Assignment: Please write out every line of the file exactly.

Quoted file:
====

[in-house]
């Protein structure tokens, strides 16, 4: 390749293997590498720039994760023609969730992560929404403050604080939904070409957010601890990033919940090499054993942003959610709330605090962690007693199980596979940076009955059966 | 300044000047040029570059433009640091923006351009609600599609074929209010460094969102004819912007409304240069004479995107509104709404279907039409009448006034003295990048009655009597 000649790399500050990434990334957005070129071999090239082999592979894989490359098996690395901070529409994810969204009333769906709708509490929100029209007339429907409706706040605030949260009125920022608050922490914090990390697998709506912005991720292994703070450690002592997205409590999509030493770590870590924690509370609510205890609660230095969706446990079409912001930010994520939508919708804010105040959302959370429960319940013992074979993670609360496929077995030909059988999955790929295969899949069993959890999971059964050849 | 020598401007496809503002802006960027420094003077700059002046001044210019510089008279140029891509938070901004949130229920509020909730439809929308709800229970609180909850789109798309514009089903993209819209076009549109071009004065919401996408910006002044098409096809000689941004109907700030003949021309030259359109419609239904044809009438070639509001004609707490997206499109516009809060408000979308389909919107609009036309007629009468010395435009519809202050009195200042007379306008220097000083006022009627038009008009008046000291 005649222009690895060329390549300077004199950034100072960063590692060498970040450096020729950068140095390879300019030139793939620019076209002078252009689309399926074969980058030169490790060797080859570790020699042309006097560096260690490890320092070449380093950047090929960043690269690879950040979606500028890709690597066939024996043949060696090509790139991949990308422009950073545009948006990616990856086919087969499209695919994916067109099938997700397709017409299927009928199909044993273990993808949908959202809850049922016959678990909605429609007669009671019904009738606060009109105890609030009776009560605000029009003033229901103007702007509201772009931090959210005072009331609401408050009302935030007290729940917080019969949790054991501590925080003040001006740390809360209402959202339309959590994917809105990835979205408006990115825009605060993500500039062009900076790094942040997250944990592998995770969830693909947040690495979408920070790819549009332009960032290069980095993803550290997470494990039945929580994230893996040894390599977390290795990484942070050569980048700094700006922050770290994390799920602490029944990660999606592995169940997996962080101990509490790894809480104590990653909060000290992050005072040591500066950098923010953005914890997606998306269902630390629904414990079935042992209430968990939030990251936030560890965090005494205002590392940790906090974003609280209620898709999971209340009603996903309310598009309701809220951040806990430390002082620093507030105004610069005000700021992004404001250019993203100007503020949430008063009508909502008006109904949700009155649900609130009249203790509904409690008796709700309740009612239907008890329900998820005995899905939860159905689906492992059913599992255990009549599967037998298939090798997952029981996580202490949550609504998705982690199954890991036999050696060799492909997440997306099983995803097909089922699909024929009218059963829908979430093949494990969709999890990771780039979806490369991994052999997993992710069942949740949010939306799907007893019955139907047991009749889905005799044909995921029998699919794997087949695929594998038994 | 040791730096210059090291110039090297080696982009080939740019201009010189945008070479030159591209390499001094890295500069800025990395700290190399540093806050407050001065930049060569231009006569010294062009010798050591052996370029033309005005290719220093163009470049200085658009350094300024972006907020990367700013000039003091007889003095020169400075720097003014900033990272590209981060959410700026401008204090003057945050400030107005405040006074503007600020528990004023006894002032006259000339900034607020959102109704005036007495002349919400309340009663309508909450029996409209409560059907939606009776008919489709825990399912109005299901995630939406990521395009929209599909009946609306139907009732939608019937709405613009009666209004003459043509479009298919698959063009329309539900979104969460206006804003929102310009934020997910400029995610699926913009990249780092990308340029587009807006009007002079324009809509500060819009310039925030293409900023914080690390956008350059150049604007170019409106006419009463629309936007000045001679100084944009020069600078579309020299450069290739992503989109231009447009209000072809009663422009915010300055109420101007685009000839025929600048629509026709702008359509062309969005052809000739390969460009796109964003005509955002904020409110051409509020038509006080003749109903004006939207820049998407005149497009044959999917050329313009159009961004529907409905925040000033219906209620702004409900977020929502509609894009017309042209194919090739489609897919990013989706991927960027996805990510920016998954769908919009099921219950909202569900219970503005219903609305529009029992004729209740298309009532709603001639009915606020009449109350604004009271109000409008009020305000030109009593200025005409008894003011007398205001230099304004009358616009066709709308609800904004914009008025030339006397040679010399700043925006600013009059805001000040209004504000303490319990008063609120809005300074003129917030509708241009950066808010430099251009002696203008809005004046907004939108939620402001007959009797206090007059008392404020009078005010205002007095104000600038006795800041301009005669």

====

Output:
[in-house]
């Protein structure tokens, strides 16, 4: 390749293997590498720039994760023609969730992560929404403050604080939904070409957010601890990033919940090499054993942003959610709330605090962690007693199980596979940076009955059966 | 300044000047040029570059433009640091923006351009609600599609074929209010460094969102004819912007409304240069004479995107509104709404279907039409009448006034003295990048009655009597 000649790399500050990434990334957005070129071999090239082999592979894989490359098996690395901070529409994810969204009333769906709708509490929100029209007339429907409706706040605030949260009125920022608050922490914090990390697998709506912005991720292994703070450690002592997205409590999509030493770590870590924690509370609510205890609660230095969706446990079409912001930010994520939508919708804010105040959302959370429960319940013992074979993670609360496929077995030909059988999955790929295969899949069993959890999971059964050849 | 020598401007496809503002802006960027420094003077700059002046001044210019510089008279140029891509938070901004949130229920509020909730439809929308709800229970609180909850789109798309514009089903993209819209076009549109071009004065919401996408910006002044098409096809000689941004109907700030003949021309030259359109419609239904044809009438070639509001004609707490997206499109516009809060408000979308389909919107609009036309007629009468010395435009519809202050009195200042007379306008220097000083006022009627038009008009008046000291 005649222009690895060329390549300077004199950034100072960063590692060498970040450096020729950068140095390879300019030139793939620019076209002078252009689309399926074969980058030169490790060797080859570790020699042309006097560096260690490890320092070449380093950047090929960043690269690879950040979606500028890709690597066939024996043949060696090509790139991949990308422009950073545009948006990616990856086919087969499209695919994916067109099938997700397709017409299927009928199909044993273990993808949908959202809850049922016959678990909605429609007669009671019904009738606060009109105890609030009776009560605000029009003033229901103007702007509201772009931090959210005072009331609401408050009302935030007290729940917080019969949790054991501590925080003040001006740390809360209402959202339309959590994917809105990835979205408006990115825009605060993500500039062009900076790094942040997250944990592998995770969830693909947040690495979408920070790819549009332009960032290069980095993803550290997470494990039945929580994230893996040894390599977390290795990484942070050569980048700094700006922050770290994390799920602490029944990660999606592995169940997996962080101990509490790894809480104590990653909060000290992050005072040591500066950098923010953005914890997606998306269902630390629904414990079935042992209430968990939030990251936030560890965090005494205002590392940790906090974003609280209620898709999971209340009603996903309310598009309701809220951040806990430390002082620093507030105004610069005000700021992004404001250019993203100007503020949430008063009508909502008006109904949700009155649900609130009249203790509904409690008796709700309740009612239907008890329900998820005995899905939860159905689906492992059913599992255990009549599967037998298939090798997952029981996580202490949550609504998705982690199954890991036999050696060799492909997440997306099983995803097909089922699909024929009218059963829908979430093949494990969709999890990771780039979806490369991994052999997993992710069942949740949010939306799907007893019955139907047991009749889905005799044909995921029998699919794997087949695929594998038994 | 040791730096210059090291110039090297080696982009080939740019201009010189945008070479030159591209390499001094890295500069800025990395700290190399540093806050407050001065930049060569231009006569010294062009010798050591052996370029033309005005290719220093163009470049200085658009350094300024972006907020990367700013000039003091007889003095020169400075720097003014900033990272590209981060959410700026401008204090003057945050400030107005405040006074503007600020528990004023006894002032006259000339900034607020959102109704005036007495002349919400309340009663309508909450029996409209409560059907939606009776008919489709825990399912109005299901995630939406990521395009929209599909009946609306139907009732939608019937709405613009009666209004003459043509479009298919698959063009329309539900979104969460206006804003929102310009934020997910400029995610699926913009990249780092990308340029587009807006009007002079324009809509500060819009310039925030293409900023914080690390956008350059150049604007170019409106006419009463629309936007000045001679100084944009020069600078579309020299450069290739992503989109231009447009209000072809009663422009915010300055109420101007685009000839025929600048629509026709702008359509062309969005052809000739390969460009796109964003005509955002904020409110051409509020038509006080003749109903004006939207820049998407005149497009044959999917050329313009159009961004529907409905925040000033219906209620702004409900977020929502509609894009017309042209194919090739489609897919990013989706991927960027996805990510920016998954769908919009099921219950909202569900219970503005219903609305529009029992004729209740298309009532709603001639009915606020009449109350604004009271109000409008009020305000030109009593200025005409008894003011007398205001230099304004009358616009066709709308609800904004914009008025030339006397040679010399700043925006600013009059805001000040209004504000303490319990008063609120809005300074003129917030509708241009950066808010430099251009002696203008809005004046907004939108939620402001007959009797206090007059008392404020009078005010205002007095104000600038006795800041301009005669």